Want To Know Why Newspapers Are Going Out Of Business? Because Adding Value Never Seems To Be An Option

from the massive-failure-in-action dept

Lots of folks in the newspaper business say that Howard Owens is a guy who really gets the online news business -- and recognizes the challenges and opportunities. I don't know much about him, but I hear such good things from people who I trust, that I have to admit that I'm perplexed by Owens' recent post where he defends GateHouse Media's lawsuit against the NY Times. As you may recall, GateHouse sued the NY Times for effectively aggregating local stories from GateHouse sites and putting them on its own page. These stories all included links back to the original, and didn't include the entire content, but did include the headline and the lede -- which most people (outside of newspaper people) consider to be perfectly reasonable fair use. The NY Times eventually settled in a way that seemed bad for everyone. Owens worked at GateHouse (and was quiet about the lawsuit at the time). He left soon after, and there was some talk that it may have been because he disagreed with the lawsuit -- but that appears to not be the case.

Instead, he has written this lengthy defense of the lawsuit. But rather than vindicate GateHouse, it seems to represent a lot of what's wrong in the online newspaper business these days. When someone who "gets it" like Howard Owens does, and then declares that "I don't know what more we could have done" after describing the various legal threats Gatehouse tossed up against the NY Times, it makes me shake my head.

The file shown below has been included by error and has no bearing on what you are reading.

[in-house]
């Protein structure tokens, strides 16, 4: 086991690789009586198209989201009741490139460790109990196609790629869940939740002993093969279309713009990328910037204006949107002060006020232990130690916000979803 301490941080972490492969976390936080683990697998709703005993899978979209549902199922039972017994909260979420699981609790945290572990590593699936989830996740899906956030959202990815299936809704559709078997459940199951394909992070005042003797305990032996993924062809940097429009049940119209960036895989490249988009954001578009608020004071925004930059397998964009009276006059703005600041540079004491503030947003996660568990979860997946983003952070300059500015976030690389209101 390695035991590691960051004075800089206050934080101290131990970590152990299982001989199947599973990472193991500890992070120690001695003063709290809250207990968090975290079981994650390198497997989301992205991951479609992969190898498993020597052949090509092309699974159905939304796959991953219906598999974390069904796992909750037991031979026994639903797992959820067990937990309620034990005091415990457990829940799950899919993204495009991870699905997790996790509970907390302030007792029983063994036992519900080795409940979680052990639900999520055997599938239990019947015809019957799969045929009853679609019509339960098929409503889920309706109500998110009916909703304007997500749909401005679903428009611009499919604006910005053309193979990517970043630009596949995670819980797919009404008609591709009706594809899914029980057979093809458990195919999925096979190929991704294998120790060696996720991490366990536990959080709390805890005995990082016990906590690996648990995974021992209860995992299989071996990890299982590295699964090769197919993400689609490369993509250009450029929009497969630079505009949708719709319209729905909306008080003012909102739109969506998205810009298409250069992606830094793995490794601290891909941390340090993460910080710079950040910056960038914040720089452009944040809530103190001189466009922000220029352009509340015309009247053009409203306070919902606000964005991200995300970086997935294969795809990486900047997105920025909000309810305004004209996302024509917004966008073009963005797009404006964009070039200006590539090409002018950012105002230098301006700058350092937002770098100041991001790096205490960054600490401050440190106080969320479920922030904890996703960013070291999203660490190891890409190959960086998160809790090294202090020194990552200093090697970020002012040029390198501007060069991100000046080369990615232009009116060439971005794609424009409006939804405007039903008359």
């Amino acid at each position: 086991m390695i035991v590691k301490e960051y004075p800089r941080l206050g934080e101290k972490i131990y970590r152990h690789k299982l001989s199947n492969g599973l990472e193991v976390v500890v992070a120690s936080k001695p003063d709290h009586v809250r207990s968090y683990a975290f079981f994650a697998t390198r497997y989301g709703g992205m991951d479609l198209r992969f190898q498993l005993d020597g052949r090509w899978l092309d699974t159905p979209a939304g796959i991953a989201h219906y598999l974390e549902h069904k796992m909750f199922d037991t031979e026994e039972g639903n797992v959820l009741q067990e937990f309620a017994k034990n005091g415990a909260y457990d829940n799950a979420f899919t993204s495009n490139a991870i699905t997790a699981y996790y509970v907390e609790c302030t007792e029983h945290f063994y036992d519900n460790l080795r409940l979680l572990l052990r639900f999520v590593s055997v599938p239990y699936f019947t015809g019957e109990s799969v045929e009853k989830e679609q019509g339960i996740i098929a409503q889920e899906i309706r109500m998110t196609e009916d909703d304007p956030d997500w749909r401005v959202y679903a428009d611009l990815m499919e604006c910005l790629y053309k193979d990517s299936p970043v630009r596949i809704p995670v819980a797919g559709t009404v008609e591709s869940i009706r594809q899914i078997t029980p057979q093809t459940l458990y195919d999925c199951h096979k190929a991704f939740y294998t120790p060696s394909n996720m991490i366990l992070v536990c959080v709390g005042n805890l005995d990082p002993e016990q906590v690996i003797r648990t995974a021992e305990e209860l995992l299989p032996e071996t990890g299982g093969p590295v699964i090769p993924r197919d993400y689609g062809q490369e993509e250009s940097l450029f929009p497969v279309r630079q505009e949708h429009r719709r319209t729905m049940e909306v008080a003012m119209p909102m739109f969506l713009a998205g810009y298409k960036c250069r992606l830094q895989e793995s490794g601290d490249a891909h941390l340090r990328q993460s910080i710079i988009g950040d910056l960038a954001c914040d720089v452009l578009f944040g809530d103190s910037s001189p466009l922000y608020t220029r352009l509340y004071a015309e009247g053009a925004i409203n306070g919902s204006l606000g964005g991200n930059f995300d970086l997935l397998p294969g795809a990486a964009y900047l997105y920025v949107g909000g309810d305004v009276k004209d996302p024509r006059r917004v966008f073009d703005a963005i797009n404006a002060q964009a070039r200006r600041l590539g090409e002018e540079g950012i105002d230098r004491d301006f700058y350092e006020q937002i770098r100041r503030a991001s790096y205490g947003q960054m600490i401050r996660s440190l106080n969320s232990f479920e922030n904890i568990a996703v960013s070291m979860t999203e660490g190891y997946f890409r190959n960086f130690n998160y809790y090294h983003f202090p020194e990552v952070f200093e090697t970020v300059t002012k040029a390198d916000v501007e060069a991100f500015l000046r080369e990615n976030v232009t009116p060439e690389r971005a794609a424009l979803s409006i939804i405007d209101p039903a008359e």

What more could you have done? You could have competed more effectively. Owens complains about "substitute home pages," where the Boston.com was trying to take away GateHouse's readers. There's a pretty straightforward response to that: if that's all it takes to take away your community, you've failed your community. If the entire value of your site was in providing the headlines and ledes, and someone else copying those headlines and leads causes you to lose the community, you haven't been providing enough value to that community, and you deserve to lose it. Newspapers have neglected their biggest asset, their own communities, for way too long, and this is another example of that. If GateHouse provided a better service where the value went beyond the headline and the lede, there wouldn't be concerns about how such "copying" would take away from GateHouse.

As we've pointed out repeatedly, there are a bunch of sites out there that copy all our content. Not just the headlines and the ledes, but all of the content. Some are pure spam sites. Some are aggregation sites. Some are trying (and failing) to prove the point that we'd get upset if someone copied our stuff. But, that's not what happens -- because this site has much more than just the content. It has the community. It has the Insight Community, where we actually help the community make money. Some of our community members made five figures in 2008. What newspaper has done that for their community? Our community has great ongoing discussions all the time. These other sites can't replicate that. All they can do is end up sending us more traffic.

So, I'm sorry, but the idea that GateHouse Media couldn't do anything else is ridiculous. It's a sign of all that's wrong with online newspapers today. They don't look at all of the amazing things they can do. They just throw up their hands and wonder what they can do, beyond charging people or suing.

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  1. identicon
    Palmer Brown, 4 Mar 2009 @ 5:35am

    Re: When do we finally say enough is enough?

    Can we change the name of Mr. McDoogle's comment to, "Old Man McDoogle Shakes His Fist At The Internet!"?

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